Jordan Reed retiring from NFL due to issues from concussions

Former Washington Football Team tight end Jordan Reed said he's retiring from the NFL because of lingering issues from multiple concussions suffered throughout his career.

"I was pretty sure I was going to keep playing; I was feeling good about where I was at," Reed told ESPN. "But then I had some lingering effects and sought out professional help to get diagnosed. They told me it was not a good idea to keep playing. I agreed with them."


Reed visited Orlando's Plasticity Center in late winter for a brain scan. He said based on the results it was recommended he retire. Reed said it took him a while to make the decision.

"Before when I had a concussion I would feel better afterwards and I wouldn't have lingering effects," Reed said. "If I didn't have any symptoms I would have kept playing," he said. "I'm OK with it because I know the reason why I'm making the choice is for family and my children, so I can be there for them. It's just time."

Reed, 30, played seven seasons with Washington and spent last year with San Francisco, catching 355 passes with 28 touchdowns in a career often slowed by injuries. He played 10 games with the 49ers last season, catching 26 passes.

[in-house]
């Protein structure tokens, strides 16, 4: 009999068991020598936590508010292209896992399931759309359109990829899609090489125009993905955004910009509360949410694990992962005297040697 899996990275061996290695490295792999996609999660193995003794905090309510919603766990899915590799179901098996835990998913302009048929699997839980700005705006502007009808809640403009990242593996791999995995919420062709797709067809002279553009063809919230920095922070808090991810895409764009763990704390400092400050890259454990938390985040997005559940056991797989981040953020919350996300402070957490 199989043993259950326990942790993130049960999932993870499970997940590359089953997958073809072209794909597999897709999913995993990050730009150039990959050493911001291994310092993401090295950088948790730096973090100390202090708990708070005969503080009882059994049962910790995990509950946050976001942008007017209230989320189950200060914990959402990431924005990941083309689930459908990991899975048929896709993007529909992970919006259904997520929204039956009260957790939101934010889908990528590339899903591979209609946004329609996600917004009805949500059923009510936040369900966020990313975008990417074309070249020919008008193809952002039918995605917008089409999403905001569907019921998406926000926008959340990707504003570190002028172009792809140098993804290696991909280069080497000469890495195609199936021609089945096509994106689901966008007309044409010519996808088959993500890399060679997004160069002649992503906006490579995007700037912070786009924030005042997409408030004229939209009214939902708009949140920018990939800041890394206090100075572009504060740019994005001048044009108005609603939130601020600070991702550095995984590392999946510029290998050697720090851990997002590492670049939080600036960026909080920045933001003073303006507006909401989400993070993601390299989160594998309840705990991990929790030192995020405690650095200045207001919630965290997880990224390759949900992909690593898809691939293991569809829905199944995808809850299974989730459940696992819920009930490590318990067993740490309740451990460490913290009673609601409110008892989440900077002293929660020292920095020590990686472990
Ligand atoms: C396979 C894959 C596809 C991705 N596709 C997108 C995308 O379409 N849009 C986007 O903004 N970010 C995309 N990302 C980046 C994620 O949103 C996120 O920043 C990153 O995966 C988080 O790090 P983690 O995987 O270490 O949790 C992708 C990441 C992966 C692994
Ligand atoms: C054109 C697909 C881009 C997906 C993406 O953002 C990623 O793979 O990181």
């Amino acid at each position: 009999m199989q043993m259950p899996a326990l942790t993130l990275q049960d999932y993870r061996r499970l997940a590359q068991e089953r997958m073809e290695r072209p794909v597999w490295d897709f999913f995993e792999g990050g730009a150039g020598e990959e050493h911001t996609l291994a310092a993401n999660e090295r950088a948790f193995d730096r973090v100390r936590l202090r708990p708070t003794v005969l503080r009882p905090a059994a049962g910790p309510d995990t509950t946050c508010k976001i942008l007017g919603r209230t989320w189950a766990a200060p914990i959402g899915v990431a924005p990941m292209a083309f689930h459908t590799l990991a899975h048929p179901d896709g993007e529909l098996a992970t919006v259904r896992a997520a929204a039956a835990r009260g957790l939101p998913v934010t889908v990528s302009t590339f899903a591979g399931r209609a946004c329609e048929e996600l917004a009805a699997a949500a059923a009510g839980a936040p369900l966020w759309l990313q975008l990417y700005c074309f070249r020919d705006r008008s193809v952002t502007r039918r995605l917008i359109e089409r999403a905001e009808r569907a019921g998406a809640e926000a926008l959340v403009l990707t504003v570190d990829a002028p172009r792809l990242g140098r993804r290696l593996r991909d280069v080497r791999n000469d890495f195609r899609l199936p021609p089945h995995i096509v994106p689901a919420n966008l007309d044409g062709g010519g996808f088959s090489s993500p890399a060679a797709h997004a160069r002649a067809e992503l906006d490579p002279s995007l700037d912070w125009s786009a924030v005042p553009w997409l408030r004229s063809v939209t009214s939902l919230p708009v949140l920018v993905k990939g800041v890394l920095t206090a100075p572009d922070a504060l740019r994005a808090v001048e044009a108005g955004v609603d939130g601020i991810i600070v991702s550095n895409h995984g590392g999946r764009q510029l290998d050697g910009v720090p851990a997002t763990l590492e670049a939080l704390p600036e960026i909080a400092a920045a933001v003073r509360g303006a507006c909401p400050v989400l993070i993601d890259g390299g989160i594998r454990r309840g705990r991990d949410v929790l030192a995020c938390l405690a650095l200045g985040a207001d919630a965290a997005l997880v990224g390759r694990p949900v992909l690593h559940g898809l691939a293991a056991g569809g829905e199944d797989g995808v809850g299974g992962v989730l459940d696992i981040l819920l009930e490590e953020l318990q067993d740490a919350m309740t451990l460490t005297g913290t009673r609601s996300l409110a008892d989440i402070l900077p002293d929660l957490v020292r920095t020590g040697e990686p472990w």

When healthy, Reed scared opposing defenses because of his quickness to beat one-on-one matchups with linebackers and his size (6-foot-2, 242 pounds) to beat safeties. It's why, in 2015, Reed caught 87 passes for 952 yards and 11 touchdowns and was a key reason Washington won the NFC East. He made his lone Pro Bowl appearance after the following season.

But injuries limited Reed throughout his career, as he never played in more than 14 games in a season and three times played in 10 or fewer. He suffered at least seven documented concussions and dealt with soft-tissue injuries as well as knee and toe issues. Fractures in his big toes led to him needing surgery and affected his game over multiple seasons.


Reed said he's getting involved in the cannabis industry after relying on marijuana to help with his injuries. He said he already owns some assets in the industry, but is seeking partners.

"I always knew the dangers of opioids," Reed said. "I chose to lean on cannabis for a lot of that pain."

In 2019, Reed looked to have regained his game with a strong training camp. Reed said at the time he felt he was back to his old self, and numerous teammates and coaches agreed.

But in the third preseason game, Atlanta safety Keanu Neal drilled Reed on a pass that resulted in the tight end having another concussion. Neal was fined $28,075 for the hit. Reed tried to return but never played in a game that season and signed with the 49ers in the offseason.Reed said he still felt the effects of that hit during the 2020 season.

Reed entered the University of Florida as a quarterback, but moved to tight end after one season. He played well enough for Washington to draft him in the third round in 2013.
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